The defendant's contention that the trial court erred in instructing the jury that his confession could be considered as evidence if the statement was found to have been voluntarily made, without also instructing the jury that it must also consider the truthfulness of the statement is unpreserved for appellate review (see CPL 470.05 ). Although the defendant requested a voluntariness charge which included an instruction on the jury's evaluation of the truthfulness of the statement, the defendant did not object to the voluntariness charge prepared by the court in response to the defendant's request (see People v. Whalen, 59 N.Y.2d 273, 280, 464 N.Y.S.2d 454, 451 N.E.2d 212). In any event, the defendant's contention is without merit, as the court specifically instructed the jury to apply the test of believability and accuracy to the confession that the court had described for evaluating the truthfulness of witnesses (see People v. Rabady, 28 A.D.3d 794, 795, 812 N.Y.S.2d 884; People v. Johnson, 303 A.D.2d 903, 907, 757 N.Y.S.2d 349; People v. Bowen, 134 A.D.2d 356, 357, 520 N.Y.S.2d 834).
Contrary to the defendant's contention, the trial court did not unconstitutionally preclude him from confronting his own witness with a prior inconsistent statement (see Chambers v. Mississippi, 410 U.S. 284, 297-298, 93 S.Ct. 1038, 35 L.Ed.2d 297). The defendant's counsel repeatedly elicited from the witness the relevant portions of the prior statement on redirect examination. Because further questioning with regard to the statement on the second round of redirect examination would have been repetitive, the court had discretion to limit such questioning (see Delaware v. Van Arsdall, 475 U.S. 673, 679, 106 S.Ct. 1431, 89 L.Ed.2d 674; People v. Melendez, 55 N.Y.2d 445, 451-452, 449 N.Y.S.2d 946, 434 N.E.2d 1324).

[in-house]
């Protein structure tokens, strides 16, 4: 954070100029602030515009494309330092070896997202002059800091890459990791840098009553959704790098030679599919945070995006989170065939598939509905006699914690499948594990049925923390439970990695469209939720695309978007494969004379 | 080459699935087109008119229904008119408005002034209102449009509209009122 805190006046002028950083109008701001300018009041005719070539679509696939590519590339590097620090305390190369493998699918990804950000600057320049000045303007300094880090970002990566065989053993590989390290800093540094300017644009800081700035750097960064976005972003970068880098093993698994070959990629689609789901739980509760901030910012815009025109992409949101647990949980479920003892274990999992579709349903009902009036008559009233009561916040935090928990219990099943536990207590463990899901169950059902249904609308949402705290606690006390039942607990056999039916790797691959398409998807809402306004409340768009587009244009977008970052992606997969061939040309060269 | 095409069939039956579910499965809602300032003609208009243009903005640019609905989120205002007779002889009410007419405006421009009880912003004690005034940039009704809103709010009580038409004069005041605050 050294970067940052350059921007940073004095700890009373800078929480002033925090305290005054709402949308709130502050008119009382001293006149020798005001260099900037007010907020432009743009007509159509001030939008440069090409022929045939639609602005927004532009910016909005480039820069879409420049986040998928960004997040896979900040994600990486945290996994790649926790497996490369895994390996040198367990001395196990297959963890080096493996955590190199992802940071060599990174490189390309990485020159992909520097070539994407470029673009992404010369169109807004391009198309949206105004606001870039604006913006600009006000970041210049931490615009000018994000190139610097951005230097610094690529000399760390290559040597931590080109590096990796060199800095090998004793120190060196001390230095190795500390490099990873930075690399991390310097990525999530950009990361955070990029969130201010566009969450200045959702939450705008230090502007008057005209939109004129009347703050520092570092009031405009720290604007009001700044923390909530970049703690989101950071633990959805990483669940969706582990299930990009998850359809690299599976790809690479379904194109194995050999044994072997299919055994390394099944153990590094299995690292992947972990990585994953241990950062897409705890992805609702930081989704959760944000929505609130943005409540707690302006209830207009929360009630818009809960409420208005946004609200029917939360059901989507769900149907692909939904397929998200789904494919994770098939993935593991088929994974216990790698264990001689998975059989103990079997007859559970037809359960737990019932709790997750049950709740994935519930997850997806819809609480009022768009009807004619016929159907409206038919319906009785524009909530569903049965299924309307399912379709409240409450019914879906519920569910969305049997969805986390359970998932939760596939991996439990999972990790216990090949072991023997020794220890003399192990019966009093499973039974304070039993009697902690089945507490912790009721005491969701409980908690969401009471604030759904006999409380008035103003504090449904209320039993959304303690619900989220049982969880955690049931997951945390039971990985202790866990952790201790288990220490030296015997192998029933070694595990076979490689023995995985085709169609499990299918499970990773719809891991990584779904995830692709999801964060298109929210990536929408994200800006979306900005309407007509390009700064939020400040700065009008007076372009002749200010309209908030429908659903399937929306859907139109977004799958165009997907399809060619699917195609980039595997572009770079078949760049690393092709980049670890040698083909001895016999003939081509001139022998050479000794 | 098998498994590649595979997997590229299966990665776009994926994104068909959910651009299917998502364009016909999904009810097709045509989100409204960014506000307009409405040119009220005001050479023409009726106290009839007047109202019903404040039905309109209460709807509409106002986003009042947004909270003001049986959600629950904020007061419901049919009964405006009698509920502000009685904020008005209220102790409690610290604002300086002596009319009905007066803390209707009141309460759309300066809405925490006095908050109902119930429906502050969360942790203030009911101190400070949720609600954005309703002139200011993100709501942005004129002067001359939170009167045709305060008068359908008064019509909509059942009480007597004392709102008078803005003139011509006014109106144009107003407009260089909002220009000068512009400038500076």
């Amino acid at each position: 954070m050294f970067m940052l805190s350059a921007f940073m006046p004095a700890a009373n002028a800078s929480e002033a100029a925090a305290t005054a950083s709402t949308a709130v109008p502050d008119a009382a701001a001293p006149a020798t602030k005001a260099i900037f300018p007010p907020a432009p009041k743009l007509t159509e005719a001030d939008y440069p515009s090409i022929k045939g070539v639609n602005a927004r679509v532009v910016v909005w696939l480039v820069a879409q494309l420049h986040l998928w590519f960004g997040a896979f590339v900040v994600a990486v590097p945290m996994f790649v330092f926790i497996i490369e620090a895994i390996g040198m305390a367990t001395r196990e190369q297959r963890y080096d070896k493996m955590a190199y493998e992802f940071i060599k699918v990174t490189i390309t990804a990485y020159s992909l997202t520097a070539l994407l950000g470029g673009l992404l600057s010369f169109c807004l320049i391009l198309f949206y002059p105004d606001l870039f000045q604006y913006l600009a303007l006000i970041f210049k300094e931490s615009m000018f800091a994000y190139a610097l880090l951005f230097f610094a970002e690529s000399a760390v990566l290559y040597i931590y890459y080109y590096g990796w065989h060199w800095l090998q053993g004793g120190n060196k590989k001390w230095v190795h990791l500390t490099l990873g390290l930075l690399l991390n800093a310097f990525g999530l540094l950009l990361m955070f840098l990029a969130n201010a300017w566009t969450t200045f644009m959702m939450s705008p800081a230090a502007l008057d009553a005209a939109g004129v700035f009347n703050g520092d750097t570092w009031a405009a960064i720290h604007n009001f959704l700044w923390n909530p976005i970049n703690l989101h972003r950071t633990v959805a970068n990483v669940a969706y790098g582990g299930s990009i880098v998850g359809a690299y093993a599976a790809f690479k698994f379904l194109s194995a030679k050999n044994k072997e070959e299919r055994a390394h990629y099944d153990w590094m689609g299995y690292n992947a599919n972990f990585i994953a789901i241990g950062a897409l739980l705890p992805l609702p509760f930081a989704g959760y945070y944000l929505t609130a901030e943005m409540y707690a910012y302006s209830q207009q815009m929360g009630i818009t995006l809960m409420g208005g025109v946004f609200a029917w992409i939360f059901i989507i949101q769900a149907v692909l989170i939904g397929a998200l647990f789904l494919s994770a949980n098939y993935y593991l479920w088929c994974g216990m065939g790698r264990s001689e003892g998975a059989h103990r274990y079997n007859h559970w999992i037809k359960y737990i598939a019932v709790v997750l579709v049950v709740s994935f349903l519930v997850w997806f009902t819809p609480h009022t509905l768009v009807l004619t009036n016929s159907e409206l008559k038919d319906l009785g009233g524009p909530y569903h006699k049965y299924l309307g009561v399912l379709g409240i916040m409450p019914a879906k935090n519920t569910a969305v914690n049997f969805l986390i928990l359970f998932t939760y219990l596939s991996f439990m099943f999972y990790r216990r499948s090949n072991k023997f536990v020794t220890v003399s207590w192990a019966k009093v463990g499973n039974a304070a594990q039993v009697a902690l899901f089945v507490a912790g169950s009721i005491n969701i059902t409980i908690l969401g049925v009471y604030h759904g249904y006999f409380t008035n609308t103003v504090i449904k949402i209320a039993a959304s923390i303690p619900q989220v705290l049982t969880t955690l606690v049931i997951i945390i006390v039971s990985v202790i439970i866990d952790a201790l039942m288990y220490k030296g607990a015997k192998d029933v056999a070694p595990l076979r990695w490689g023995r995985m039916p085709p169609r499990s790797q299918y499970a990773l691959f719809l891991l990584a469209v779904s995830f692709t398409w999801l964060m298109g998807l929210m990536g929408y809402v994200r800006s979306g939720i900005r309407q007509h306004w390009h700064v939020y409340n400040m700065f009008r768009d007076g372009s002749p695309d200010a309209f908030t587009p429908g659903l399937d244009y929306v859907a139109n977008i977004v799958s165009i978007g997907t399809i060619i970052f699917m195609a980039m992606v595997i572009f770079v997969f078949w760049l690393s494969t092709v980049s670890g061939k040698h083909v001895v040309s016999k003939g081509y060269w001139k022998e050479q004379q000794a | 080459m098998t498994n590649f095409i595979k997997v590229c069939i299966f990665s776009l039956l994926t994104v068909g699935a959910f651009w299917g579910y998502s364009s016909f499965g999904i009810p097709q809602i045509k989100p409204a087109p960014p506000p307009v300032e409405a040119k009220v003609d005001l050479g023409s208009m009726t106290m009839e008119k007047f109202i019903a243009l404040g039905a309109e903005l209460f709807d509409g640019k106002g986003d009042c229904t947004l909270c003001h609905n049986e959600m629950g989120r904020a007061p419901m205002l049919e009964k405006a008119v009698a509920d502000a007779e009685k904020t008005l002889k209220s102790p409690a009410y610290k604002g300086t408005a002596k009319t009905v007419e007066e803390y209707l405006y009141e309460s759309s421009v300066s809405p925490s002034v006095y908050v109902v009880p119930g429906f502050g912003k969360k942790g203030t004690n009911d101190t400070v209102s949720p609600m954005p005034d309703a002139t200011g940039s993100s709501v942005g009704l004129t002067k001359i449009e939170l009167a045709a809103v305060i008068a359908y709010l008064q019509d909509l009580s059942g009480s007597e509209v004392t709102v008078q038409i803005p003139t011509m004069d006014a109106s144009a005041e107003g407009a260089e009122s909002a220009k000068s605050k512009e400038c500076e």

The defendant's contention that various comments made by the prosecutor during her summation were improper and deprived him of a fair trial is unpreserved for appellate review, as the defendant either did not object to the remarks at issue, made only general one-word objections, or his objections were sustained without any further request for curative instructions, and his motion for a mistrial after the completion of summations was untimely and failed to preserve his contention (see CPL 470.05; People v. Romero, 7 N.Y.3d 911, 912, 828 N.Y.S.2d 274, 861 N.E.2d 89; People v. LaValle, 3 N.Y.3d 88, 115-116, 783 N.Y.S.2d 485, 817 N.E.2d 341; People v. Malave, 7 A.D.3d 542, 775 N.Y.S.2d 588). In any event, the challenged remarks did not exceed the bounds of rhetorical comment permissible in closing argument and constituted either fair comment upon the evidence presented or fair response to the defense summation (see People v. Galloway, 54 N.Y.2d 396, 399, 446 N.Y.S.2d 9, 430 N.E.2d 885; People v. McHarris, 297 A.D.2d 824, 825, 748 N.Y.S.2d 57).
The sentence imposed was not excessive (see People v. Suitte, 90 A.D.2d 80, 455 N.Y.S.2d 675).
The defendant's remaining contentions, including those raised in his supplemental pro se brief, are without merit.